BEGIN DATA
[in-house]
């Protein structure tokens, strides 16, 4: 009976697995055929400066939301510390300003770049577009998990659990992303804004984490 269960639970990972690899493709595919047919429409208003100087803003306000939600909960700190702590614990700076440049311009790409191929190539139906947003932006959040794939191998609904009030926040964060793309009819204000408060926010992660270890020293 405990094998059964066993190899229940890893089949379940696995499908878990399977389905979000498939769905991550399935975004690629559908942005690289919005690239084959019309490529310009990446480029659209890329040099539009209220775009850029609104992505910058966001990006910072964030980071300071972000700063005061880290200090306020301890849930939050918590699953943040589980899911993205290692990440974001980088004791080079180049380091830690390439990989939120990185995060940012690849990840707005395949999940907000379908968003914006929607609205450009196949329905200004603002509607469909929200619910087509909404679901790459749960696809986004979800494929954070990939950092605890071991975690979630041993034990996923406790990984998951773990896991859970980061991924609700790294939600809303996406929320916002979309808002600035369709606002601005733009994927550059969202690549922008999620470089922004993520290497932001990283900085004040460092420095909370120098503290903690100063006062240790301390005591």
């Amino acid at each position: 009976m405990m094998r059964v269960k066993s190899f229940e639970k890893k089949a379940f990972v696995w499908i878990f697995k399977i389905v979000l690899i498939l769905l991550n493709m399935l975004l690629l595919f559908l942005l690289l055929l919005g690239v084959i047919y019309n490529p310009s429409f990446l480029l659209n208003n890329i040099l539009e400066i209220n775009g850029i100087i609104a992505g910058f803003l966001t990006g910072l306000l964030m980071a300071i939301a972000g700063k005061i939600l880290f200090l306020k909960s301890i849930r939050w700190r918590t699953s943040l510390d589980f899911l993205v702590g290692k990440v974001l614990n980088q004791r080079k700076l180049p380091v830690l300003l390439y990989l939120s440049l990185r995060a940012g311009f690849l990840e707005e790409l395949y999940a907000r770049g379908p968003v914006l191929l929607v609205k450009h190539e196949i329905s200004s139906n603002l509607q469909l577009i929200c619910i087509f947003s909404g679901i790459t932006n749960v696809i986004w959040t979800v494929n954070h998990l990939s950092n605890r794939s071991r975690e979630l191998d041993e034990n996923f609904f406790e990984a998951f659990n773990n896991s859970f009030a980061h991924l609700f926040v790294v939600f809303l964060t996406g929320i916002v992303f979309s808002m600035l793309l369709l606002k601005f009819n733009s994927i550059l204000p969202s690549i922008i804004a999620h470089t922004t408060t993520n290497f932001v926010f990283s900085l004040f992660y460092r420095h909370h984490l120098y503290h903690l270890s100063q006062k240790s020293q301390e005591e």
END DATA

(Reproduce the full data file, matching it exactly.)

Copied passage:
[in-house]
């Protein structure tokens, strides 16, 4: 009976697995055929400066939301510390300003770049577009998990659990992303804004984490 269960639970990972690899493709595919047919429409208003100087803003306000939600909960700190702590614990700076440049311009790409191929190539139906947003932006959040794939191998609904009030926040964060793309009819204000408060926010992660270890020293 405990094998059964066993190899229940890893089949379940696995499908878990399977389905979000498939769905991550399935975004690629559908942005690289919005690239084959019309490529310009990446480029659209890329040099539009209220775009850029609104992505910058966001990006910072964030980071300071972000700063005061880290200090306020301890849930939050918590699953943040589980899911993205290692990440974001980088004791080079180049380091830690390439990989939120990185995060940012690849990840707005395949999940907000379908968003914006929607609205450009196949329905200004603002509607469909929200619910087509909404679901790459749960696809986004979800494929954070990939950092605890071991975690979630041993034990996923406790990984998951773990896991859970980061991924609700790294939600809303996406929320916002979309808002600035369709606002601005733009994927550059969202690549922008999620470089922004993520290497932001990283900085004040460092420095909370120098503290903690100063006062240790301390005591």
């Amino acid at each position: 009976m405990m094998r059964v269960k066993s190899f229940e639970k890893k089949a379940f990972v696995w499908i878990f697995k399977i389905v979000l690899i498939l769905l991550n493709m399935l975004l690629l595919f559908l942005l690289l055929l919005g690239v084959i047919y019309n490529p310009s429409f990446l480029l659209n208003n890329i040099l539009e400066i209220n775009g850029i100087i609104a992505g910058f803003l966001t990006g910072l306000l964030m980071a300071i939301a972000g700063k005061i939600l880290f200090l306020k909960s301890i849930r939050w700190r918590t699953s943040l510390d589980f899911l993205v702590g290692k990440v974001l614990n980088q004791r080079k700076l180049p380091v830690l300003l390439y990989l939120s440049l990185r995060a940012g311009f690849l990840e707005e790409l395949y999940a907000r770049g379908p968003v914006l191929l929607v609205k450009h190539e196949i329905s200004s139906n603002l509607q469909l577009i929200c619910i087509f947003s909404g679901i790459t932006n749960v696809i986004w959040t979800v494929n954070h998990l990939s950092n605890r794939s071991r975690e979630l191998d041993e034990n996923f609904f406790e990984a998951f659990n773990n896991s859970f009030a980061h991924l609700f926040v790294v939600f809303l964060t996406g929320i916002v992303f979309s808002m600035l793309l369709l606002k601005f009819n733009s994927i550059l204000p969202s690549i922008i804004a999620h470089t922004t408060t993520n290497f932001v926010f990283s900085l004040f992660y460092r420095h909370h984490l120098y503290h903690l270890s100063q006062k240790s020293q301390e005591e």